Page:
Inclusion criteria were adults 18 years or older, diagnosis of ischemic or hemorrhagic stroke or TIA during the 2015 calendar year, and discharged home. Patients were excluded if they were admitted solely for stroke-mitigating procedures such as carotid endarterectomy. Collected variables included demographics (age, gender, and ethnicity), index event type (stroke or TIA), stroke clinic attendance, days from discharge to clinic appointment, hospital readmission within 30 days and/or 31 to 90 days, days from discharge to readmission, and primary readmission diagnosis. In readmitted patients only, the authors collected information on missed clinic and follow-up appointments with providers. Stroke severity and other hospital-level care characteristics were not collected because multiple investigations using large data sets have concluded that these hospital and patient-level characteristics are not strongly associated with unplanned readmissions.4,7,10,14,16
For the purposes of this analysis, readmissions were defined as an unplanned hospital readmission occurring 0 to 30 days (30-day) and/or 31 to 90 days (90-day) after hospital discharge. Patients seen and discharged from the emergency department, or with scheduled, elective admissions, were not considered rehospitalized. Secondary to wide coding variation, primary readmission diagnoses were grouped as such: stroke/TIA or stroke-like symptoms, bleeding, cardiac, infection, falls, and other. Data were entered into Microsoft Excel 2013 (Microsoft, Redmond, Washington) and imported into SPSS 25.0 (IBM, Armonk, New York) for analysis. Pearson χ2, Fisher exact test, and analysis of variance (ANOVA) comparisons were performed where appropriate. Statistical analyses are displayed throughout the text, table, and supplemental digital content as such: Pearson χ2(degrees of freedom, P value); Fisher exact test (unadjusted odds ratio, P value); and ANOVA (F value, P value).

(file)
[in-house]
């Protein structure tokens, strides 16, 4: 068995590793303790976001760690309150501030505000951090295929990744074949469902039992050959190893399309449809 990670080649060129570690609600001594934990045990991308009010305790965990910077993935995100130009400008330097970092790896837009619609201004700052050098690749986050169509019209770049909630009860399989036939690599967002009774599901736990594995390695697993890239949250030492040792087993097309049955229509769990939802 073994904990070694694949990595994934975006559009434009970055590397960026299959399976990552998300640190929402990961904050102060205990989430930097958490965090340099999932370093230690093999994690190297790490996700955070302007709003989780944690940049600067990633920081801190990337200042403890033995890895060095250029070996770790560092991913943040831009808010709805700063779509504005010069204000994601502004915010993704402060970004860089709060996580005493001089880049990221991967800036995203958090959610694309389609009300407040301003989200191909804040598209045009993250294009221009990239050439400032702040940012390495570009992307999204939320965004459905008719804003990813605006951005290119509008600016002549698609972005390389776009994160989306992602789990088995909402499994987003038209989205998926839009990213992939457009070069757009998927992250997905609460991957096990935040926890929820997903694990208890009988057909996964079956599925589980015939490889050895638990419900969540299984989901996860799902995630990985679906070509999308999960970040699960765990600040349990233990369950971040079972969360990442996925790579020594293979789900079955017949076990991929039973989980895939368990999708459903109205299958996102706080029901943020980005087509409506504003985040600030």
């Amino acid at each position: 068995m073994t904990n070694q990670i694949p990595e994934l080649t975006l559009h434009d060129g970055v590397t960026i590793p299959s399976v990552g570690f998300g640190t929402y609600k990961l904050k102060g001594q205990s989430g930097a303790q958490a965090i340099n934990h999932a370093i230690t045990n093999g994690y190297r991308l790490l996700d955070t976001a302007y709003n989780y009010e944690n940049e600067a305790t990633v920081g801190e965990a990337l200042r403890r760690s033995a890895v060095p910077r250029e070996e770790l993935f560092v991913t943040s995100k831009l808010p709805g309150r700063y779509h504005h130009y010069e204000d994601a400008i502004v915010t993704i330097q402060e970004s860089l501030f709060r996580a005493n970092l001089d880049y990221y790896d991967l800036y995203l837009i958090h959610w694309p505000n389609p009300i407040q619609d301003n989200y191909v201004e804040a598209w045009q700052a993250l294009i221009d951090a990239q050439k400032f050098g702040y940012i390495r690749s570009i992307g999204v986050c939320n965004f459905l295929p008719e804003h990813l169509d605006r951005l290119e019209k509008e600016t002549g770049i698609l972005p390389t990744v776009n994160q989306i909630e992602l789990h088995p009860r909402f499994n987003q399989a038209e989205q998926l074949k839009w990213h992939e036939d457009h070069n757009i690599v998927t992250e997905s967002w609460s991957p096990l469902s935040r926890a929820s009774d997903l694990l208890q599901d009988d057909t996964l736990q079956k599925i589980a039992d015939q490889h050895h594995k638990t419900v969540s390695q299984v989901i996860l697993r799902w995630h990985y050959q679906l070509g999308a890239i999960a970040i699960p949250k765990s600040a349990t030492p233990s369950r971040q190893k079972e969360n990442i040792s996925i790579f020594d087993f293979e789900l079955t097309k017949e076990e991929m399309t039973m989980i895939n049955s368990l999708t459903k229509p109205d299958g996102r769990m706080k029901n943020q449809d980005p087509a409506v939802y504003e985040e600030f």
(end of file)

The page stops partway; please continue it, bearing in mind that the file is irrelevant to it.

In the first full calendar year after the stroke clinic's opening, 899 patients with stroke/TIA were hospitalized and 403 met criteria for inclusion. There were 249 (61.8%) ischemic and hemorrhagic strokes and 154 (38.2%) TIAs. Approximately 17% (68/403) were evaluated in the stroke clinic. Mean time to clinic appointment was 17.3 days (standard deviation [SD] = 9.4, range 1-48).
Overall, males comprised more than half of the sample (52.1%), and the mean age was 67.3 years (SD = 14.1). Group characteristics are displayed in the Table. About 20% of stroke survivors had a readmission at any time between 0 and 90 days (79/403). When grouped by timing, proportions were identical for 30- and 90-day readmissions (11.4% vs 11.4%). Less than 5% of the sample had both 30- and 90-day readmissions (13/403). Overall mean time to readmission was 31.2 days (SD = 27.2, range 1-90). For patients with 30-day readmissions, average days to readmission were 11.6 (SD = 8.7, range 1-28). Those with 90-day readmissions averaged 58.6 days (SD = 18.92, range 32-90) to readmission.